House Democrats push forward on probe of Pompeo’s political speeches

House Democrats are widening an investigation into whether Secretary of State Mike PompeoMichael (Mike) Richard PompeoTrump COVID-19 result raises pressure on Pompeo GOP Sen. Thom Tillis tests positive for coronavirus Pelosi tests negative for COVID-19 MORE is illegally campaigning for the president ahead of the November election. 

Reps. Eliot EngelEliot Lance EngelDemocrats introduce bill to combat sexual harassment at State Department Overnight Defense: Congress recommends nuclear arms treaty be extended | Dems warn Turkey | Military’s eighth COVID death identified Democrats warn Turkey over involvement in Azerbaijan-Armenia conflict MORE (D-N.Y.), chairman of the House Committee on Foreign Affairs, and Joaquin CastroJoaquin CastroCalls for COVID-19 tests at Capitol grow after Trump tests positive Democrats introduce bill to combat sexual harassment at State Department Disinformation, QAnon efforts targeting Latino voters ramp up ahead of presidential election MORE (D-Texas), chairman of the Subcommittee on Oversight and Investigations, sent a letter Monday to the State Department demanding the agency’s legal guidance over at least three recent speeches Pompeo delivered in the U.S. 

This includes speeches to the Wisconsin state legislature and a church in Texas in September and a speech Saturday at an event for the anti-abortion advocacy organization the Florida Family Policy Council.

Pompeo was originally expected to deliver his remarks in person, where attendees paid upward of $10,000 for tickets to secure a personal visit with the secretary, CNN reported.

Pompeo rescheduled his remarks, delivering them remotely from Washington out of an abundance of caution following President TrumpDonald John TrumpQuestions remain unanswered as White House casts upbeat outlook on Trump’s COVID-19 fight White House staffers get email saying to stay home if they experience coronavirus symptoms White House says ‘appropriate precautions’ were taken for Trump’s outing to see supporters MORE’s positive diagnosis of COVID-19.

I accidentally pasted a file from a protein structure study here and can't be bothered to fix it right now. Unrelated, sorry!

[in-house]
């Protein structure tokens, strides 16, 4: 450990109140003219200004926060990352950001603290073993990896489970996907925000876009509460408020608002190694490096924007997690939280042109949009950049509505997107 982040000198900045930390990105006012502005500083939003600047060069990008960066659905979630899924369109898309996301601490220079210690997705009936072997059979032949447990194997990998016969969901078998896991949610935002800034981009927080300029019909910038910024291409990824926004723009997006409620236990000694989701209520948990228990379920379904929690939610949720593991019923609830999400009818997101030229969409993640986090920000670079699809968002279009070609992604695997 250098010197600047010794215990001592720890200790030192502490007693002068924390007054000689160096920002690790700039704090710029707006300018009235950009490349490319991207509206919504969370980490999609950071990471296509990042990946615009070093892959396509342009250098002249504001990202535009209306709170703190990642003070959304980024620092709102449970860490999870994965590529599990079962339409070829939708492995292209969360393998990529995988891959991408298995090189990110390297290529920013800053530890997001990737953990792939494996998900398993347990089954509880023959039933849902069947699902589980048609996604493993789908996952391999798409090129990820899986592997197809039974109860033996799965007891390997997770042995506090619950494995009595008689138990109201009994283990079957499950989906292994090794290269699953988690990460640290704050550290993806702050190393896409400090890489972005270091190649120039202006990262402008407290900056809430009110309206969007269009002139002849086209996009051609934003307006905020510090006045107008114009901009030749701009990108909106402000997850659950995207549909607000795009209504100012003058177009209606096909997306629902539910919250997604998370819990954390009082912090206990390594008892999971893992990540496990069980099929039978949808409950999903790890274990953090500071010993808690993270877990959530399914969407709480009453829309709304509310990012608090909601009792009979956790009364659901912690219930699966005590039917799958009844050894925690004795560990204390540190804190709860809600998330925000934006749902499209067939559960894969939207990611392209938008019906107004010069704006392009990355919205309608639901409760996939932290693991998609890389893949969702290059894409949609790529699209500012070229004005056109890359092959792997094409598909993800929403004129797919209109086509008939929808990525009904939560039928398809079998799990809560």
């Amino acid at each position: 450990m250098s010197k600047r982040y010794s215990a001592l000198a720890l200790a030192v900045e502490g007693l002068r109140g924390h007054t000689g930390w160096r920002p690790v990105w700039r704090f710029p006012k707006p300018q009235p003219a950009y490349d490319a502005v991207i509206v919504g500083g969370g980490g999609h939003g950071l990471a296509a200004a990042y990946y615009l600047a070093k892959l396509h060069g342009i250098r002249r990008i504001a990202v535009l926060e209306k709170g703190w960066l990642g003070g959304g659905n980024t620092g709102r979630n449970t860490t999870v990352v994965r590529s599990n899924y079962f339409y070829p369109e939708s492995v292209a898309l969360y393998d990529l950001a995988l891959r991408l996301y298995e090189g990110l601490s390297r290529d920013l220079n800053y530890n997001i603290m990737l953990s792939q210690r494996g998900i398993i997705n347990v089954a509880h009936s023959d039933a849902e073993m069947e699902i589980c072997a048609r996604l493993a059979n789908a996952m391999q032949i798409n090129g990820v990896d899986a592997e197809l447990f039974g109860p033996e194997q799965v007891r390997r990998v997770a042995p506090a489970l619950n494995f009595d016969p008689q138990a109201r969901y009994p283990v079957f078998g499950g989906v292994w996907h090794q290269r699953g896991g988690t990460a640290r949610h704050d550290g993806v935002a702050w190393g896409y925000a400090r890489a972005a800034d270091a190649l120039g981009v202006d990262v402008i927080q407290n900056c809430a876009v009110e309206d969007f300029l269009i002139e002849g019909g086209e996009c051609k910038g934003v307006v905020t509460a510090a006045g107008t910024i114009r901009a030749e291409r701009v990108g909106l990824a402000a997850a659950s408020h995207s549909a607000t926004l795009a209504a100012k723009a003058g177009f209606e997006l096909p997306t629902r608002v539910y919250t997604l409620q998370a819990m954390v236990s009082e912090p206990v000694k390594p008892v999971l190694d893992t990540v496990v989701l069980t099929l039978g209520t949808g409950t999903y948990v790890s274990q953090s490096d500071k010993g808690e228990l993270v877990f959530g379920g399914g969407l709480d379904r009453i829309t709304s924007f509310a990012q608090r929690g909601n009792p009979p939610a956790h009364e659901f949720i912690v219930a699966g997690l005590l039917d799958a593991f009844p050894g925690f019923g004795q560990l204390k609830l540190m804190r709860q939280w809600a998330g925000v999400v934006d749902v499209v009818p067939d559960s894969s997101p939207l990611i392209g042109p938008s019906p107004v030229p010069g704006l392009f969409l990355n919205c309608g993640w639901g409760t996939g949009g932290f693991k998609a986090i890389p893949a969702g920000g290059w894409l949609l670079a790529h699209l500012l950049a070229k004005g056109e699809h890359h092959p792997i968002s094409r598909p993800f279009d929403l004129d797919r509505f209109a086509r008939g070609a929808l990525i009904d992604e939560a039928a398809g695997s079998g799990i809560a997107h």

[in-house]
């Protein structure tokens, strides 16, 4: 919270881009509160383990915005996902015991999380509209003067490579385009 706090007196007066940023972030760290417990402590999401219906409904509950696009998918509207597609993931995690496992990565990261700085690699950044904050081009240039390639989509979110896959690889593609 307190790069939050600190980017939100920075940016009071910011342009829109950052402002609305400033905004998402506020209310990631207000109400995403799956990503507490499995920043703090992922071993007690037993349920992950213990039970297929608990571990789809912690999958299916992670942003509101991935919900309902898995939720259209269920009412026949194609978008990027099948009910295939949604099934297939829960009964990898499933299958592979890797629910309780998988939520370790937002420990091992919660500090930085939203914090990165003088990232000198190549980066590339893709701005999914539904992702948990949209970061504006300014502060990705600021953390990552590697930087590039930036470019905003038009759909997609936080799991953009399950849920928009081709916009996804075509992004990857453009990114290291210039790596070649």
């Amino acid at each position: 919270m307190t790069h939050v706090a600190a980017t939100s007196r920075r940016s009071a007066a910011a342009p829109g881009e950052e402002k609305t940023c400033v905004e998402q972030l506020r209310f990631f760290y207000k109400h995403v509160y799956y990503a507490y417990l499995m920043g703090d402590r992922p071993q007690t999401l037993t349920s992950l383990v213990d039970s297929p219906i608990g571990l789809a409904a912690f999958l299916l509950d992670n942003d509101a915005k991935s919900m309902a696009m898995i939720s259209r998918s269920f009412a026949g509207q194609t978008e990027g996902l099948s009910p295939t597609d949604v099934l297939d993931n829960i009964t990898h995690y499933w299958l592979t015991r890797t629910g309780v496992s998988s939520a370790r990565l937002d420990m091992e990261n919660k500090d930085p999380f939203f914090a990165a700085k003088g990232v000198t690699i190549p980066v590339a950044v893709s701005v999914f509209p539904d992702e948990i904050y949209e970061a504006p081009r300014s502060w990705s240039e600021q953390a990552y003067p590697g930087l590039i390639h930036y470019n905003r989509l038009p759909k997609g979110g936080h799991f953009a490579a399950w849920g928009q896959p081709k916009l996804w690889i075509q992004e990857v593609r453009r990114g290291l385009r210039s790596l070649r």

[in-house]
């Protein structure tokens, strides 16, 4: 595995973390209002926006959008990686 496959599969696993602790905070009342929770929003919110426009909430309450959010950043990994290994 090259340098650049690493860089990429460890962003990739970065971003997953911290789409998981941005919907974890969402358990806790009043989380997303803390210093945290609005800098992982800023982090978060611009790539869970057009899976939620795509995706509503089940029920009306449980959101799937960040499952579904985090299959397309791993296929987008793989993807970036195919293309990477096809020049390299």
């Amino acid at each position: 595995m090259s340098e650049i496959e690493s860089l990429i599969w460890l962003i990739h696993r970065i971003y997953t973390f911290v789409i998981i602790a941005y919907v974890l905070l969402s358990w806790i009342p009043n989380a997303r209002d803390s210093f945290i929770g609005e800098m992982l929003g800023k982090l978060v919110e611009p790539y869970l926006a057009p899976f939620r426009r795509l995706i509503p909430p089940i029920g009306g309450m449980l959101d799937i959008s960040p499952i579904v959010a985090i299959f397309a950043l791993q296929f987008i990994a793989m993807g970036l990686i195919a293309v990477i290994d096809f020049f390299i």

But his participation in the event one month before the election is adding to outrage from congressional Democrats with oversight of foreign affairs. Trump is trailing Democratic presidential nominee Joe BidenJoe BidenQuestions remain unanswered as White House casts upbeat outlook on Trump’s COVID-19 fight CNN anchor confronts senior Trump campaign adviser after motorcade: Trump’s ‘downplaying the virus’ Biden again tests negative for COVID-19 MORE in Florida, according to the most recent poll published by Siena College and The New York Times. 

“It is concerning that the Secretary is suddenly crisscrossing the country at taxpayers’ expense to speak with state legislators and private groups and that these events appear to be increasing in frequency as the November 3rd election approaches,” Engel and Castro wrote in the letter.

It was sent to Undersecretary of State for Management Brian Bulatao and acting Legal Adviser Marik String, two close allies of Pompeo.

The documents requested by House Democrats builds on an investigation launched in August over whether Pompeo violated the Hatch Act by delivering pre-recorded remarks to the Republican National Convention while he was on diplomatic travel in Israel. 

The Hatch Act prohibits federal officials from using their government positions for partisan political activity. In June,

Read more

The Bidens earned $16.5 million from book deals, speeches since 2017

  • Former Vice President Joe Biden and his wife, former second lady Jill Biden, reported earning over $16 million since leaving the White House, according to new 2019 tax returns released on Tuesday.
  • The couple reported earning $11 million immediately after leaving the White House in 2017, $4.5 million in 2018, and over $944,000 in 2019. 
  • Their tax returns showed they paid over $5.5 million in federal taxes between those three years.
  • Their main sources of income were from book deals they signed after leaving the White House and dozens of speaking engagements, with Joe Biden regularly charging six figures for a single speech.
  • Visit Business Insider’s homepage for more stories.

Former Vice President Joe Biden and his wife, former second lady Jill Biden, reported earning over $16.5 million in total since leaving the White House, according to new 2019 tax returns filed on Tuesday.

Both the Bidens and Democratic vice presidential nominee Sen. Kamala Harris and her husband Doug Emhoff released their 2019 tax returns ahead of the first presidential debate between Biden and President Donald Trump set to take place on Tuesday night in Ohio. 

The Bidens reported earning over $944,000 in taxable income, paid a little over $346,000 in taxes, and received a refund of nearly $47,000 in 2019, their returns show. 

The debate also comes after The New York Times published their first installments of reporting on Trump tax returns they obtained, highly sought-after documents that Trump has refused to voluntarily disclose. The Times revealed that Trump paid no income tax in ten of the fifteen years between 2000 and 2015, and paid just $750 in income taxes in both 2016 and 2017.